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Explore the presentation and effects of love in Antony and Cleopatra.

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Introduction

Jonathan Azah A-level English-Unit 2 Shakespeare Explore the presentation and effects of love in Antony and Cleopatra Antony and Cleopatra is Shakespeare's peculiarly fluid and intimate historical retelling of the love tale of the Roman soldier, Mark Antony, and the Egyptian queen, Cleopatra. The male protagonist, Antony, is a noble Roman soldier. That being so Shakespeare introduces him as having many cultural personality traits which in this play are affected, alongside with his judgement, by the love he feels for Cleopatra. From the outset of the play, the audience can see that Antony's judgment has been affected by love. This can be observed from the people in Antony's company. While it is obvious they regard him as a powerful figure they also disapprove of his relationship with Cleopatra. The audience can see this from Philo's description of Antony's "dotage" that "O'erflows the measure" (1, 1, 2)1. This shows that his obsession with Cleopatra surpasses a sensible level. Philo says that Antony's heart has "become the bellows and the fan/ To cool a gypsy's lust". (1, 1, 7-10)2 This shows that some of his former greatness has gone as he has been degraded to serving, what others see as a "gypsy". ...read more.

Middle

He appears to have taken on more Egyptian like traits. He is throwing away his "absolute soldiership" all because of love. This can clearly be seen when Enobarbus says: "Your ships are not well manned" (3,7,84)9 even though Antony and his army are stronger at land battles and are more likely to win on a land terrain he refuses to see sense, purely because his love Cleopatra also desires to fight at sea. The audience is more inclined to trust the word of Enobarbus, at this point, as it can be seen that his judgment has not been affected by love as he speaks with absolute sense. In addition to this it can be seen that Antony's judgement is so affected by Cleopatra that he has been blinded by love. However this can also be seen on another level. Antony refers to Cleopatra as "Thetis" (3, 7, 60)10. "Thetis" is a goddess of the ocean. This shows his true devotion to her and her judgement as he believes that she will protect him on the sea just like a goddess of the sea would. This shows that perhaps his decision was not made out of stupidity. The notion that Antony has been blinded by love is furthered when he says, "by sea, by sea" (3, 7, 40)11. ...read more.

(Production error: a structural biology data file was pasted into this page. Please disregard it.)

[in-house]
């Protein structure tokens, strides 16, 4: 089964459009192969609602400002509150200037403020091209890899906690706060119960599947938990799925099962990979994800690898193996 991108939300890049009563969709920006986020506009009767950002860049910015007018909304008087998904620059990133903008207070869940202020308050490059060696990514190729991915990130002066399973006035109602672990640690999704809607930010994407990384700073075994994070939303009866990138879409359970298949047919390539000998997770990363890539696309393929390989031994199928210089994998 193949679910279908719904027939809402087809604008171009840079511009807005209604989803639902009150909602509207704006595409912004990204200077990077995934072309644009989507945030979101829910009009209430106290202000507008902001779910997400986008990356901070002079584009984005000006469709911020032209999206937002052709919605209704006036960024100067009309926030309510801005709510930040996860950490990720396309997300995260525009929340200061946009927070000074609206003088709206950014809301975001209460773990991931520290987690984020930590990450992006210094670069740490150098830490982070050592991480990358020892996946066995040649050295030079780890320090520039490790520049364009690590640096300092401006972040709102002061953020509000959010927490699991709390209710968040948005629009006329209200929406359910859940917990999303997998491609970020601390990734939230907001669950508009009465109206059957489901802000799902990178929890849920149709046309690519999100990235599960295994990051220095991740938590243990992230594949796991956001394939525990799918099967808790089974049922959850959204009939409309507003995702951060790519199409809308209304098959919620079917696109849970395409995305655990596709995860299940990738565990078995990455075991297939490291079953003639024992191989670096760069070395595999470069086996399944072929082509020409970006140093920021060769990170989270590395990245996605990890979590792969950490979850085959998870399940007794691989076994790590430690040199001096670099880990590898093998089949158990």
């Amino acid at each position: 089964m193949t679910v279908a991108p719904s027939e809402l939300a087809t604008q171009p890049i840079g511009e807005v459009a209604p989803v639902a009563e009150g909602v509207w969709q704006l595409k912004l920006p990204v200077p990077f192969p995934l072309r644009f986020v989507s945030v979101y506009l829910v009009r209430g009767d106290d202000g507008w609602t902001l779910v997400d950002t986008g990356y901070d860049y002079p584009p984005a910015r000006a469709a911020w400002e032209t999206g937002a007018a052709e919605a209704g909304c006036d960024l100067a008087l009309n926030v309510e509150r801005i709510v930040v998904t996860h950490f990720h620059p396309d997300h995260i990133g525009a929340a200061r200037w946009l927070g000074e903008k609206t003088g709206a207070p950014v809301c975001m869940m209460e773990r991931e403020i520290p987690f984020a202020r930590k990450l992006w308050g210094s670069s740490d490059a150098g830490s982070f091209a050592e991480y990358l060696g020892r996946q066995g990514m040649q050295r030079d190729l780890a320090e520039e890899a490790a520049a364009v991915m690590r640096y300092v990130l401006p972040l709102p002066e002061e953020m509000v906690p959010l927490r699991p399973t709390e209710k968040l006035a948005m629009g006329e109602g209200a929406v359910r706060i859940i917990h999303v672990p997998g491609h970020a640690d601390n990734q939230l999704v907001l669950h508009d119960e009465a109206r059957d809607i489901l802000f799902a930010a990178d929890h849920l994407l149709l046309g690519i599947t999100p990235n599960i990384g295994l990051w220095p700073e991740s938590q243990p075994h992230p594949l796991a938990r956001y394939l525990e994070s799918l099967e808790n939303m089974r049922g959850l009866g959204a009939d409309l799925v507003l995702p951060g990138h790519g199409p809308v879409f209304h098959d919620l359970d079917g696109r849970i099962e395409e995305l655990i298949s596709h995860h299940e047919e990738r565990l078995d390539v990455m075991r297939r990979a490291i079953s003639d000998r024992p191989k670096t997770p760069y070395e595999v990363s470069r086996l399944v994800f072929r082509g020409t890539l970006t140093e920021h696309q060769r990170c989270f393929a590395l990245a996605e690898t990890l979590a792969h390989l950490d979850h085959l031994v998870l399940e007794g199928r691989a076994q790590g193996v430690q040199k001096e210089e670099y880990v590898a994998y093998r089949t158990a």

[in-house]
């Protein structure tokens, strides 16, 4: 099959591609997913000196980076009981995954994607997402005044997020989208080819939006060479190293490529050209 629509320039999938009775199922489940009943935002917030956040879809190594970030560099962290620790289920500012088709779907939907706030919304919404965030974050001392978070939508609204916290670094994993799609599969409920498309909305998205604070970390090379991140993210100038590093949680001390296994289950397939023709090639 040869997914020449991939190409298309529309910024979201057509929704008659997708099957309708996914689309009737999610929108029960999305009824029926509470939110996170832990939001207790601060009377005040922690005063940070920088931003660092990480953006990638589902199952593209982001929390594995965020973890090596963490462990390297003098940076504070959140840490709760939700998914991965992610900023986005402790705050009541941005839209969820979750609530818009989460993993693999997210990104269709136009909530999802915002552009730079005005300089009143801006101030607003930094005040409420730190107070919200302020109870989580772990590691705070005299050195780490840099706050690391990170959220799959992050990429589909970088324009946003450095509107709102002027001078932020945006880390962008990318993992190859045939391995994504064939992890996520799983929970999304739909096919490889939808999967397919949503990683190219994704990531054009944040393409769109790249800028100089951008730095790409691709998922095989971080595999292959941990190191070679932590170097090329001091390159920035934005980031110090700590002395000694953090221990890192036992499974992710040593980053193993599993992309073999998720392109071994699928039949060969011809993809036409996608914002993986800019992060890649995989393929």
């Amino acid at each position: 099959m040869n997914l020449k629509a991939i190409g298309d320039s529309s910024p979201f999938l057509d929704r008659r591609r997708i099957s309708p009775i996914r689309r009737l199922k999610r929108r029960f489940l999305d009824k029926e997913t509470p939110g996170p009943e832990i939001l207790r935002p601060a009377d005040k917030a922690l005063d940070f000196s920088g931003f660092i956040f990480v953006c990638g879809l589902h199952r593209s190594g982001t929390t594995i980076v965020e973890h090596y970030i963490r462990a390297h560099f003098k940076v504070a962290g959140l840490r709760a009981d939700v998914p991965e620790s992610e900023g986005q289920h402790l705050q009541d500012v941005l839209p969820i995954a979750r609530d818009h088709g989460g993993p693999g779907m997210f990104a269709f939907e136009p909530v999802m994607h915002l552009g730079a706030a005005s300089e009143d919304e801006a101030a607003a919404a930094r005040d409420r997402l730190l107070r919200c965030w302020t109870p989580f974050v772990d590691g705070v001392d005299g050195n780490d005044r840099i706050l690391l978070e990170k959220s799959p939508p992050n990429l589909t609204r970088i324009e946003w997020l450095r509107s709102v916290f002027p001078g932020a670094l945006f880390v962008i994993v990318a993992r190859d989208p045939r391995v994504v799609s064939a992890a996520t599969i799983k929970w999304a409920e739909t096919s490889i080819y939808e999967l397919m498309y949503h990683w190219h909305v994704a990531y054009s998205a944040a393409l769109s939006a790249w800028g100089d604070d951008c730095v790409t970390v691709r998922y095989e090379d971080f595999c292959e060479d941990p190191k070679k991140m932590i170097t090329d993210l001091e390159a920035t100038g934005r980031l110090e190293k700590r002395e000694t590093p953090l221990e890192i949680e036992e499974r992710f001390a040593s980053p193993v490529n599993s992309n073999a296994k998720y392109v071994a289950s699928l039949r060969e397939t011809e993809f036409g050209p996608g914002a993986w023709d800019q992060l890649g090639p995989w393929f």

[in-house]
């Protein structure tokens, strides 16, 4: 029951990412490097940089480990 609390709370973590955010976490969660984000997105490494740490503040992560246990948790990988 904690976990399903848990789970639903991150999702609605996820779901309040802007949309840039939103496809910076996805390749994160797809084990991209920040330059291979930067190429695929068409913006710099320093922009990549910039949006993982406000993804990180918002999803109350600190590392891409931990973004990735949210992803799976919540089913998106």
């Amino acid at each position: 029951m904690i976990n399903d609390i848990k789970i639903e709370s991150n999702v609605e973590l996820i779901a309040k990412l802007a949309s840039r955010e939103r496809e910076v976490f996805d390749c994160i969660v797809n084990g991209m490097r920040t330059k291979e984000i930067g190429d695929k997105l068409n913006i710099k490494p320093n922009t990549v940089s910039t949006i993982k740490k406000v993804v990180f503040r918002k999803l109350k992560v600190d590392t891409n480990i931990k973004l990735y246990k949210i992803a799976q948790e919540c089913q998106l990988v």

Conclusion

In addition to this Antony's judgment has been affected so much from his devotion to Cleopatra, that because he believes she's dead, he considers death as a constructive thing that will rekindle their love by bringing him to his "lover's bed" (4, 14, 101)18. This represents his complete devotion and is ironic as love is intended to create life not end it. Also Antony believes he is going to be a "bridegroom" (4, 14, 100)19 in death. This is a paradox as the unity of two people is considered a joyous occasion where as death is regarded as a depressing situation. During this scene Shakespeare uses numerous paradoxes: "For with a wound I must be cured" (4, 14, 77)20 this presents wit and humor to the audience even though it arises in a time of great seriousness. This helps grip the audience. Antony and Cleopatra is of the tragedy genre but Shakespeare has incorporated mild wit and humor to keep the audience interested. The play leaves the audience with a sympathetic view of Antony as it was his complete devotion to Cleopatra which led to his judgmental downfall which in turn led to his overall downfall. The lover's relationship was constructive and destructive and appears to portray the message that love comes at a price. For Antony this was firstly his precise judgment then his social status and ultimately his death. ...read more.

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